Picture this: You’re applying to law school and you need a recommendation letter. You reach out to your professor or employer for one, only to be told to write your own and just have them sign off on it. Having a recommendation letter where you have total control may seem tempting, but you probably want to think twice before taking that route.
Misconduct and Irregularities Guidelines
The Law School Admission Council (LSAC) has a strict policy against the “submission of an altered, non-authentic, or unauthorized letter of recommendation,” according to their guidelines on misconduct and irregularities.
If caught with such a recommendation, LSAC immediately sends a report of the determination to all law schools where you’ve applied. If that isn’t enough to deter you, LSAC also notates a misconduct or irregularity report on file on LSAT and Credential Assembly Service reports, which are sent to law schools. Even worse, all reports remain on file indefinitely.
Providing a Framework for Your Recommender
Daniel Waldman, a contributor at U.S. News & World Report, recently discussed how law school applicants can avoid falling into this mistake. Waldman suggests applicants give their recommender a framework for what a letter should include. So, what should your recommender know about what to include?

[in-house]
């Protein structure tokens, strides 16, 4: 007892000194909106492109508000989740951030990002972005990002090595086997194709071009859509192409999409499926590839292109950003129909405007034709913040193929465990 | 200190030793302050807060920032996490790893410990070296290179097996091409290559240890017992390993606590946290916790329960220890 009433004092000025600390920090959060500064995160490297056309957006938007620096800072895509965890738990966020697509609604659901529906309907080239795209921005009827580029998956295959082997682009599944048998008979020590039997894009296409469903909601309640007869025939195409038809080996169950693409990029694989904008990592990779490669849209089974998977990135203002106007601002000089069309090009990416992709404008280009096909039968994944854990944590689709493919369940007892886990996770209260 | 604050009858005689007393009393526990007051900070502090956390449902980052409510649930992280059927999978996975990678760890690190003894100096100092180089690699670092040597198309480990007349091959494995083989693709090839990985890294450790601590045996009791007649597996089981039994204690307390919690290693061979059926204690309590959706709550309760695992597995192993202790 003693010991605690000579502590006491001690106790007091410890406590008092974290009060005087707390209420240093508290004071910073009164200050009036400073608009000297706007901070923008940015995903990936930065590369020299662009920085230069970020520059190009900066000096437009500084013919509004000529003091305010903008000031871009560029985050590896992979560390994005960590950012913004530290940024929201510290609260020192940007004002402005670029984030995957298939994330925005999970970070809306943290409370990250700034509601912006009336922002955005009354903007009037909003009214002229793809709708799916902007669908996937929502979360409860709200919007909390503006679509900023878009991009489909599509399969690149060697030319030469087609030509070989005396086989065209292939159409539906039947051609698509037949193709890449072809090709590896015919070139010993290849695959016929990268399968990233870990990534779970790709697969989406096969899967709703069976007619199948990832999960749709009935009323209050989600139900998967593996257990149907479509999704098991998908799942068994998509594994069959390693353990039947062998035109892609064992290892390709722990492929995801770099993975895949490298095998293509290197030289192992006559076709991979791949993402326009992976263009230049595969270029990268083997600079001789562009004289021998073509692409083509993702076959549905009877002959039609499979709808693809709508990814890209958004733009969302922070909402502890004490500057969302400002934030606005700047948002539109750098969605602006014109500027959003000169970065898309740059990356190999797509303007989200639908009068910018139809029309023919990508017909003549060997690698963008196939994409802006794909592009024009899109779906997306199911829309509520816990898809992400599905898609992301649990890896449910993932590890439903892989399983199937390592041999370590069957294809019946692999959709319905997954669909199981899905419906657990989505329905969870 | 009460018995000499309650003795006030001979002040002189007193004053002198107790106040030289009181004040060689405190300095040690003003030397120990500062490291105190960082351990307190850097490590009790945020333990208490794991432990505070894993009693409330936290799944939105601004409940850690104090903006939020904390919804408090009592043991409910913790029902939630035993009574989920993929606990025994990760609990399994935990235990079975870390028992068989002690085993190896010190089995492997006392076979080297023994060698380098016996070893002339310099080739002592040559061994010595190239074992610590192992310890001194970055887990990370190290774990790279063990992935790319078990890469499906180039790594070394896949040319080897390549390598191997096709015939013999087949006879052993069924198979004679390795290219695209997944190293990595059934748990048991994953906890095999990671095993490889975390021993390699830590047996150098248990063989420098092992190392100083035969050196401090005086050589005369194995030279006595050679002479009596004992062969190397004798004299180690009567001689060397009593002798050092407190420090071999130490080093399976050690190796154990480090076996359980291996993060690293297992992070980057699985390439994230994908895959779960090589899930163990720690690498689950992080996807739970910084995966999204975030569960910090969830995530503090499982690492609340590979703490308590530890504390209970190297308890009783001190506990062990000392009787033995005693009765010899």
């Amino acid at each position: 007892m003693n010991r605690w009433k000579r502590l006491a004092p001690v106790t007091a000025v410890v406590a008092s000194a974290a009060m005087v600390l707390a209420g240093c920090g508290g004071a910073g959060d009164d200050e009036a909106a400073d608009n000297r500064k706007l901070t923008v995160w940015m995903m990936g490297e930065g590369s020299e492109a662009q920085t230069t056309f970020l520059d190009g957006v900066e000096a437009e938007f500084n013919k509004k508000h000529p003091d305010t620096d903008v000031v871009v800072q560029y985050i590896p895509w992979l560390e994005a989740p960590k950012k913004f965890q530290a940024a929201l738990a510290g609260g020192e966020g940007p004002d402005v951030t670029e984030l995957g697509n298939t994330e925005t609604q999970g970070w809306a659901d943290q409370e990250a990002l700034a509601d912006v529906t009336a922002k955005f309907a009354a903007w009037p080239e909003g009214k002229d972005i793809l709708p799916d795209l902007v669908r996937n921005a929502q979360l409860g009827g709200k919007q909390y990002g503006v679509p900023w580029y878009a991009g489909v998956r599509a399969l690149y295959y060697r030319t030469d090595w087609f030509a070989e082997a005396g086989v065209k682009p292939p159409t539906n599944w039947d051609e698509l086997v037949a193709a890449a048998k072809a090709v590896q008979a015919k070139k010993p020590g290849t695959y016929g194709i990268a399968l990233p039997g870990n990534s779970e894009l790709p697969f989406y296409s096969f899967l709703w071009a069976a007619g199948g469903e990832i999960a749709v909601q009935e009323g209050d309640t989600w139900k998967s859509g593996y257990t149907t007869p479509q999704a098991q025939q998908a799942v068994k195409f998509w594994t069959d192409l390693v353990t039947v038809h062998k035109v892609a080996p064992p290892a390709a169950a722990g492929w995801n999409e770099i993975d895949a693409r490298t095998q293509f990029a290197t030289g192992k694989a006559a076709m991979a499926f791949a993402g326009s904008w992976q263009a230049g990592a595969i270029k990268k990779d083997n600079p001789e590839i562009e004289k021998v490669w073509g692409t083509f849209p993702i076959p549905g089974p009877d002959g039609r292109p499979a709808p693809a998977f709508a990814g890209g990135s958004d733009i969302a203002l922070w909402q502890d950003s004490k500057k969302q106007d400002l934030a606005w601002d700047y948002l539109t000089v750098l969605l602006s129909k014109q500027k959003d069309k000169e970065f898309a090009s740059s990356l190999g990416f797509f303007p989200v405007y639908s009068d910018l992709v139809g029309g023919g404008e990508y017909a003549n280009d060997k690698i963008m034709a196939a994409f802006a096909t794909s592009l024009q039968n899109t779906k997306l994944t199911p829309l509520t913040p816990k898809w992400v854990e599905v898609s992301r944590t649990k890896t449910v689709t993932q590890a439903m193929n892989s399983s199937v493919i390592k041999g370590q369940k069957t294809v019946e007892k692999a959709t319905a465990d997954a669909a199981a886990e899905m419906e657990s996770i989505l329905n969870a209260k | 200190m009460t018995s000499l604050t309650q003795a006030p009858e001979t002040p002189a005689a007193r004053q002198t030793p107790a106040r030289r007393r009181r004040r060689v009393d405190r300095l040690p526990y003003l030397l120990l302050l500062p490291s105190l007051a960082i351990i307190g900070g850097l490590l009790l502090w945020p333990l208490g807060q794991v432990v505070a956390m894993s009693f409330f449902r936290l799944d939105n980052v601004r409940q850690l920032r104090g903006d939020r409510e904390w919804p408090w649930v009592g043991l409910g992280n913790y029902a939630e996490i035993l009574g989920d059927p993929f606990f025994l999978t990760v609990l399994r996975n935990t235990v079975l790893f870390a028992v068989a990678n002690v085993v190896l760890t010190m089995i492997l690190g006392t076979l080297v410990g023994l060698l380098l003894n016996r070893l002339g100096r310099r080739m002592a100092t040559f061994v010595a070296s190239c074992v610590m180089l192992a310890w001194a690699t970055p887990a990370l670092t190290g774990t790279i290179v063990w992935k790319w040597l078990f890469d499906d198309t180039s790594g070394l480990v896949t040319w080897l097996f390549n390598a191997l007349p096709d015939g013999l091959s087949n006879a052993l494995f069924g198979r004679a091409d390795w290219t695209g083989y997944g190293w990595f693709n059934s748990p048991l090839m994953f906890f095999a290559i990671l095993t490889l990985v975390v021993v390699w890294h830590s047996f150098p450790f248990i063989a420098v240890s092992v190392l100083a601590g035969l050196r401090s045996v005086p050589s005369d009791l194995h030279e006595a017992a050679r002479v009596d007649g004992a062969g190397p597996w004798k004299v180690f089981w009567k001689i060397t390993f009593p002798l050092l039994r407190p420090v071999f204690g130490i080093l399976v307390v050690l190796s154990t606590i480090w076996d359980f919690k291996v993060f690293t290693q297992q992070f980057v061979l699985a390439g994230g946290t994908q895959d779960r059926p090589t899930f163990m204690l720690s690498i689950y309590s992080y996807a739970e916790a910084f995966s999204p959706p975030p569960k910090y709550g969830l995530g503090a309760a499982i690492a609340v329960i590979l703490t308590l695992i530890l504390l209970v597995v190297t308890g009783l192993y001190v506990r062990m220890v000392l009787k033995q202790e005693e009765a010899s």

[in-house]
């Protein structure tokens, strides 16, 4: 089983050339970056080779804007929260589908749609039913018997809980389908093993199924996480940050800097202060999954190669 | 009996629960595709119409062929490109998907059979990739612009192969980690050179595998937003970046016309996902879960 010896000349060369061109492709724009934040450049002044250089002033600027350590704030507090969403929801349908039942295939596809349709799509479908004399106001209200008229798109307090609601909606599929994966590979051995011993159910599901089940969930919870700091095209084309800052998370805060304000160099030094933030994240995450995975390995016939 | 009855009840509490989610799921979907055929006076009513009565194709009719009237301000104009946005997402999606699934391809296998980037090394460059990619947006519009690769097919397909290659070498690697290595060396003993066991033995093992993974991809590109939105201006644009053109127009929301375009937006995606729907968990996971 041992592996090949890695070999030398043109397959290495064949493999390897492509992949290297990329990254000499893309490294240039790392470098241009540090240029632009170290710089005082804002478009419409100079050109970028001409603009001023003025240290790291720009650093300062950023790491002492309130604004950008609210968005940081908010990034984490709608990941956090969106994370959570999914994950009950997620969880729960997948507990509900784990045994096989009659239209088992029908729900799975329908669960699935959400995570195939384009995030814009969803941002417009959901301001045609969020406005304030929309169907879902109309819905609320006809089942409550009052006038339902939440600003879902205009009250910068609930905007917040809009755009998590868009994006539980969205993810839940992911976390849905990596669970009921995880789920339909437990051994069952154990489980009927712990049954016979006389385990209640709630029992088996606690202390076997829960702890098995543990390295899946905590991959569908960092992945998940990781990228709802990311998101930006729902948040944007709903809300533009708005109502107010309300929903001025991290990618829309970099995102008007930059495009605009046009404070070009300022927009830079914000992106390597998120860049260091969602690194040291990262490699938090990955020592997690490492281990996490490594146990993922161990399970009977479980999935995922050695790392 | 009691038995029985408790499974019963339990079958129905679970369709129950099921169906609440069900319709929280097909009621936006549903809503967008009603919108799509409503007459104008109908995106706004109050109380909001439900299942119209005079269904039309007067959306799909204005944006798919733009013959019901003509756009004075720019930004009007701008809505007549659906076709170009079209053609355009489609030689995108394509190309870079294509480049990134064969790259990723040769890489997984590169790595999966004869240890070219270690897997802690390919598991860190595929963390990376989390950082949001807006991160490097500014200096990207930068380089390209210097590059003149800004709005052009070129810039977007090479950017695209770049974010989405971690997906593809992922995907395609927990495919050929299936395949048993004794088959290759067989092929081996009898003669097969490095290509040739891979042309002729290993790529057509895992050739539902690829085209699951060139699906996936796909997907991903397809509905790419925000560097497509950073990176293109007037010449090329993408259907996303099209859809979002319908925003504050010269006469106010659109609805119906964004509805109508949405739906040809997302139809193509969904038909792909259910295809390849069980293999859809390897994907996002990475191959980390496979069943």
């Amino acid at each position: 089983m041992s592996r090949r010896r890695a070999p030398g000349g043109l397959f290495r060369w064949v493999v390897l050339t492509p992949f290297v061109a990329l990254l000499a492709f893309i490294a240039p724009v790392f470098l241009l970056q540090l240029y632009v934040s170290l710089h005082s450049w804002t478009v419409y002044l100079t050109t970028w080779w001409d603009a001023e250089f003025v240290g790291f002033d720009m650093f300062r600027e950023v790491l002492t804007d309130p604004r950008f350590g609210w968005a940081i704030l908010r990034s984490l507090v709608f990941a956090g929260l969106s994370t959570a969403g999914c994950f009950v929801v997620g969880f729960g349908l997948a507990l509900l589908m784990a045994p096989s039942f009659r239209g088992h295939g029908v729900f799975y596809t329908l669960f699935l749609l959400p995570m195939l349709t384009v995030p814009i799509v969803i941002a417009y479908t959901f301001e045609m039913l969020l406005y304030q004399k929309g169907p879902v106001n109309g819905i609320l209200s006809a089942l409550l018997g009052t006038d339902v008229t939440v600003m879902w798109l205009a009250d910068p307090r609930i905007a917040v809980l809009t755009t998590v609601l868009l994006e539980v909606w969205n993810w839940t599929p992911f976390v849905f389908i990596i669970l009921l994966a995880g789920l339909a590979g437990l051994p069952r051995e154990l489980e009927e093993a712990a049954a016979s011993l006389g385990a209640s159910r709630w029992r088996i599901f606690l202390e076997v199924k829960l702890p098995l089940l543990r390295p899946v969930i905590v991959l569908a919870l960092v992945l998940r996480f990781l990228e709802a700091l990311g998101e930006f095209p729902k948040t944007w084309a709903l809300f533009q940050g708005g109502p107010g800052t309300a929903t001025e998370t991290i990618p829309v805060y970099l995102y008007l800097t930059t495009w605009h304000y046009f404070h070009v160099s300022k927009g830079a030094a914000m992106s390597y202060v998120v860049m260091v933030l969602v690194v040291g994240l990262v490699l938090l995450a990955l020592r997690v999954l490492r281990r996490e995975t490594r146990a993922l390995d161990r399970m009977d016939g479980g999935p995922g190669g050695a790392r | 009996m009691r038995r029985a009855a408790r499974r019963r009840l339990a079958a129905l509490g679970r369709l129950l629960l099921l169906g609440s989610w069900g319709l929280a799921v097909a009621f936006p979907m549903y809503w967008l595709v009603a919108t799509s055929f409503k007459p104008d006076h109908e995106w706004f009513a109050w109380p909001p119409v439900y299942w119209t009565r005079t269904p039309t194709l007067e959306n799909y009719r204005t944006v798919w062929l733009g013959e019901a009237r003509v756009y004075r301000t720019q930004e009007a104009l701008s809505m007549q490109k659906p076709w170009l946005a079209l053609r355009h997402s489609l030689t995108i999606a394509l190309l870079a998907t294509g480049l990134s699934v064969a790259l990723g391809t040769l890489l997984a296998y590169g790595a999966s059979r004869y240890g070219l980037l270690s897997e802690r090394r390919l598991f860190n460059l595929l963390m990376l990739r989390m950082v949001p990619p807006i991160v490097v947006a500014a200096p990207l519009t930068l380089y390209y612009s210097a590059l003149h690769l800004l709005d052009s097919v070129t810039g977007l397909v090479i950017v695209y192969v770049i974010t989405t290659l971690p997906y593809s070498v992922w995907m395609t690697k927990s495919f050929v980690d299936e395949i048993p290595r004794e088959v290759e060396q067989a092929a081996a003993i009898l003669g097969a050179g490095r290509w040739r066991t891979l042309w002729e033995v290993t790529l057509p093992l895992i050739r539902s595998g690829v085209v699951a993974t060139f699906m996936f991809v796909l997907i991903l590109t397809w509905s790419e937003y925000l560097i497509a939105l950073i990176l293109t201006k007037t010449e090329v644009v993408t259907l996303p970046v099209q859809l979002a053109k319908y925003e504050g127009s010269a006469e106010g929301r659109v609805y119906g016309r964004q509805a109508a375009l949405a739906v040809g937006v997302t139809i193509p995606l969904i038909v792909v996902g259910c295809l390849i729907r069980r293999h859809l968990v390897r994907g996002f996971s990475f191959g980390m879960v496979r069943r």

“The recommender should know that he or she needs to provide detailed impressions of you and your work based on your joint experiences, and your guidelines should specify that,” Waldman writes. “Additionally, your recommender should know that part of the exercise is to compare the applicant with his or her classmates or peers, something that the recipient of the recommendation couldn’t do – at least not objectively.”
Discussing Strengths and Qualities
It’s also helpful to discuss certain qualities you’d like highlighted in your letter with your recommender. Often times, this helps refresh a professor’s memory of you, Waldman says.
“It’s possible that the recommender simply doesn’t remember enough about you to discuss any specifics,” Waldman writes. “After all, college professors often deal with hundreds or even thousands of students every year.”
Along with highlighting your qualities as an applicant, it’s just as important to select a recommender who can speak to your qualities and convey them strongly in a written letter.
Lynda Cevallos is a pre-law coordinator for the nonprofit Council on Legal Education Opportunity. In an interview with U.S. News, Cevallos advises applicants to select references who can write about specific qualities.
“What matters is the substance of the letter,” she tells U.S. News. “The ones that really made a difference were the ones that were specific and gave examples to support their opinion of the applicant.”